It is the mid 90s, and I now have an affinity for this academic field known as media literacy. I'm totally sold on its importance. I'm curious to see how many folks from our region might be interested in attending a program on media literacy. Well, sixty-plus people attend. “Yes!” I say to myself. And that idea of creating a regional media literacy organization now has legs, and remains frequent, focused and clear—driving an aggressive plan to win over champions for it.
By 2004, following another community meeting of like minds, it was a reality and on its way—thanks to the many who believed.
Soon after that 2004 meeting I receive a surprise phone call from Liz Thoman, one of the great media literacy education leaders and now dear friend who said she had heard about a media literacy movement here and wanted to talk. I was touched and blown away at the same time!
And now, looking back—while organizational survival hasn't been easy—it’s the all-volunteer, hard-working, mission-driven and devoted partners from the public, private, volunteer and independent sectors who've created the foundation for what is now an organization that continues to serve its mission, creating a business model for others to emulate.
For this I am both proud of and grateful for all those who understand media literacy has an ability to be a nexus for change; and at this juncture in our institutional life, I'm particularly excited to turn leadership over to Jessica Bellomo. Jess, as we call her, is poised to work with our wonderful board and partners, and is an exemplary ambassador for media literacy now and in the next stage of our development. She will continue to seek out new friends while keeping the old, both here and around the world.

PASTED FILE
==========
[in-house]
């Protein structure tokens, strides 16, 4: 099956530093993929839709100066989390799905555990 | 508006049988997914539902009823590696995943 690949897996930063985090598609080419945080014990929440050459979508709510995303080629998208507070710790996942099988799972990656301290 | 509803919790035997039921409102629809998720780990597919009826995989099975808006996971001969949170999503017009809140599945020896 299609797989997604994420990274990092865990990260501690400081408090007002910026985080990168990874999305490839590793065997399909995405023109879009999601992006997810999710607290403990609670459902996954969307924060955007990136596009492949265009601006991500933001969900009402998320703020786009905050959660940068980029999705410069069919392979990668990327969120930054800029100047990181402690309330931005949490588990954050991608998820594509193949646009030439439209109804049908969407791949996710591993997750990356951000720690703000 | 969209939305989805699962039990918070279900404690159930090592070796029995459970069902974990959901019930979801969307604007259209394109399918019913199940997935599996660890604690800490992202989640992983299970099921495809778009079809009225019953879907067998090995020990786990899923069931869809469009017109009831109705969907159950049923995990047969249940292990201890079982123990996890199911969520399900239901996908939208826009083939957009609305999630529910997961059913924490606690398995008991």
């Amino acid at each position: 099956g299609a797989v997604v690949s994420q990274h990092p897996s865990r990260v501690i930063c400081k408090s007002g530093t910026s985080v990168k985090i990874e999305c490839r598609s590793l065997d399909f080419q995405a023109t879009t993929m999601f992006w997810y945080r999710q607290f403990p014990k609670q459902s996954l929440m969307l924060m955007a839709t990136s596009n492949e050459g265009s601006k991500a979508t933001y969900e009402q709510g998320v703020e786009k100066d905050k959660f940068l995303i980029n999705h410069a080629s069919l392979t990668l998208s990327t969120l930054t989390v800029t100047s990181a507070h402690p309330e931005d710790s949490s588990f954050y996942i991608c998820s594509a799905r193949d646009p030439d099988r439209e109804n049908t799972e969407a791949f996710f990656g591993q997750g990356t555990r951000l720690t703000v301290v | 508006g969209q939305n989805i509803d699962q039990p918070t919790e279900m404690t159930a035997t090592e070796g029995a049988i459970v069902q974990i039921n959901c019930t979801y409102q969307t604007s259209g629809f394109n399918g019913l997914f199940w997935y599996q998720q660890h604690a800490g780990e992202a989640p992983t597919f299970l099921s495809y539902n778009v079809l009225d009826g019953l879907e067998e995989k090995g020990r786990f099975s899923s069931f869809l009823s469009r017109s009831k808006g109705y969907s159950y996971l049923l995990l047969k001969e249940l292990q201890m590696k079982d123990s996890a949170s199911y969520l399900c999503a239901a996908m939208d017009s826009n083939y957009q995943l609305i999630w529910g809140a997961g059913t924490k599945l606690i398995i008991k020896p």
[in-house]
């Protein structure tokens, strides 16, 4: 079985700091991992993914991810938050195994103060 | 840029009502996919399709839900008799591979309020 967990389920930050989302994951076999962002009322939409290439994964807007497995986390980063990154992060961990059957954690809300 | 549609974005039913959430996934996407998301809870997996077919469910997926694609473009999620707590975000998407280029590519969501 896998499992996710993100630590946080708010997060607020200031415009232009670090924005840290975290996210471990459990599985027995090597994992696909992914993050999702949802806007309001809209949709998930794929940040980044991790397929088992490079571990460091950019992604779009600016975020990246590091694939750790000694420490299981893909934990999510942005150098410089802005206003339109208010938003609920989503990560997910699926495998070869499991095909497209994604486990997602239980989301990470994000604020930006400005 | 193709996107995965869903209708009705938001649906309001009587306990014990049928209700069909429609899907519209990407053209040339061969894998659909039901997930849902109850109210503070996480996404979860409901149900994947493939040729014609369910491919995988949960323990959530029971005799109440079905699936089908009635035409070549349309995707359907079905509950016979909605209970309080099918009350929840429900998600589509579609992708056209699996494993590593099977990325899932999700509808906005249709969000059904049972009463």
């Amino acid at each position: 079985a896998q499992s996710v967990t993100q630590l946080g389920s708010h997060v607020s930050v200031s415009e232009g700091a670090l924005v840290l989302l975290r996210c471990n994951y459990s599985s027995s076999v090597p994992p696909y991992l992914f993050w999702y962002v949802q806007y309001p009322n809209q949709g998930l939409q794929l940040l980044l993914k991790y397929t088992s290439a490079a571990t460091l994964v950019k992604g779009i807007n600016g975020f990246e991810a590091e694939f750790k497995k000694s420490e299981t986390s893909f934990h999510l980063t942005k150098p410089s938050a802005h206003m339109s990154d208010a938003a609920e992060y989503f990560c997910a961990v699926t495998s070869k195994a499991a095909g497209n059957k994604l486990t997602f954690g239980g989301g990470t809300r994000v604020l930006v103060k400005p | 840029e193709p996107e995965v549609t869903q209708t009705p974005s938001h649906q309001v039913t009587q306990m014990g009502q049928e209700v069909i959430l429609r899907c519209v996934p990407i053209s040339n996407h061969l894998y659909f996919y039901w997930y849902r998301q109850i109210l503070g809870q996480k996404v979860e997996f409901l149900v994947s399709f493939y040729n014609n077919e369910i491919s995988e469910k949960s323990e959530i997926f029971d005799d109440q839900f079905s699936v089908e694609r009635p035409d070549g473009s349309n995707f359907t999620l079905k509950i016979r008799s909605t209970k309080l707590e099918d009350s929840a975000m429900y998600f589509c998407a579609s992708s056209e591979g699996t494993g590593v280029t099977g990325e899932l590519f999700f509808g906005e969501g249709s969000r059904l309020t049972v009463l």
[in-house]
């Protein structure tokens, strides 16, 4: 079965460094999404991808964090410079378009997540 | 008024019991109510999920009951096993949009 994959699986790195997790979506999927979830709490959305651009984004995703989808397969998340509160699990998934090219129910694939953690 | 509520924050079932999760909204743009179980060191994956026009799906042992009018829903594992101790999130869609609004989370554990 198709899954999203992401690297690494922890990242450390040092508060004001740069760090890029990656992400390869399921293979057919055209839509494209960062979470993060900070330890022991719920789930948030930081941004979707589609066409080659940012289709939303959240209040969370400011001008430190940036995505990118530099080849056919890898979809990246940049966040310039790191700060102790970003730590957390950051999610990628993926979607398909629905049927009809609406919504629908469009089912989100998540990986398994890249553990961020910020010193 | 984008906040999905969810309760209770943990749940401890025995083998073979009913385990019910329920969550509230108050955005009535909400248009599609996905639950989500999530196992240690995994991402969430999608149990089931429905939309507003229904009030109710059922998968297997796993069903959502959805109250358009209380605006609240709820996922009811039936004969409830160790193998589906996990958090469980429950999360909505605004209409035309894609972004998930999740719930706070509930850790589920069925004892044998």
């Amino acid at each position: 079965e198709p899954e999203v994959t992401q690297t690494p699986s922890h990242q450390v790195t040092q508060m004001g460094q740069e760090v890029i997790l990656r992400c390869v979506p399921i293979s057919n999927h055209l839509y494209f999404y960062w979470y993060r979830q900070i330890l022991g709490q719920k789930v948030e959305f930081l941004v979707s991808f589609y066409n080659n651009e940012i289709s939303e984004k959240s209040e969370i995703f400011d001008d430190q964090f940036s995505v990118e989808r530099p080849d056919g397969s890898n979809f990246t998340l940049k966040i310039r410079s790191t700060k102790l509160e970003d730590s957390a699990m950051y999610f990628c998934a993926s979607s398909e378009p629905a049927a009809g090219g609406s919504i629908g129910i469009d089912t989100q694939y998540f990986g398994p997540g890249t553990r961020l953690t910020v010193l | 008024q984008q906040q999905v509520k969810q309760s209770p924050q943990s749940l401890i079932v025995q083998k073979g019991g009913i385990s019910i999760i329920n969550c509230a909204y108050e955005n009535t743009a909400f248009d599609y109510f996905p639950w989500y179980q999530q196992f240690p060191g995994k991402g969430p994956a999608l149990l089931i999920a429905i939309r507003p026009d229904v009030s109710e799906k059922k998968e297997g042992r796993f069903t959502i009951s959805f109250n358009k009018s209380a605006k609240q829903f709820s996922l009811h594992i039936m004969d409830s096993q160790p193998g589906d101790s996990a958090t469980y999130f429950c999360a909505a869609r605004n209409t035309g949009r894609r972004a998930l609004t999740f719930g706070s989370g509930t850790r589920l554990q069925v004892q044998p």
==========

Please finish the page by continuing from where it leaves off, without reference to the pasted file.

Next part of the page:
While the term media literacy is better known today, it is still a matter of continuously being on top of our game, to stay current with the evidence that proves media literacy education works, and then to get out there and urge communities to actively support sustained media literacy education in our formal and informal education environments—because critical thinking matters! We must all operate from sound information about the field of media literacy, being especially knowledgeable about our history and understanding the landscape in which we are living in order to change the status quo and move into the future.
My hope for GMLP is that we continually engage and educate our communities' citizenry regarding media literacy's virtues. Among them:
An ability to enliven the notion of civility among peoples via thoughtful consumption and creation of media;
An ability to strengthen economic development in our region, especially when business are demanding tomorrow's work force have solid critical-thinking skills.
GMLP remain a model for bringing disparate communities together to celebrate VOICE.
I feel strongly, GMLP is up to that task on all those fronts—and more!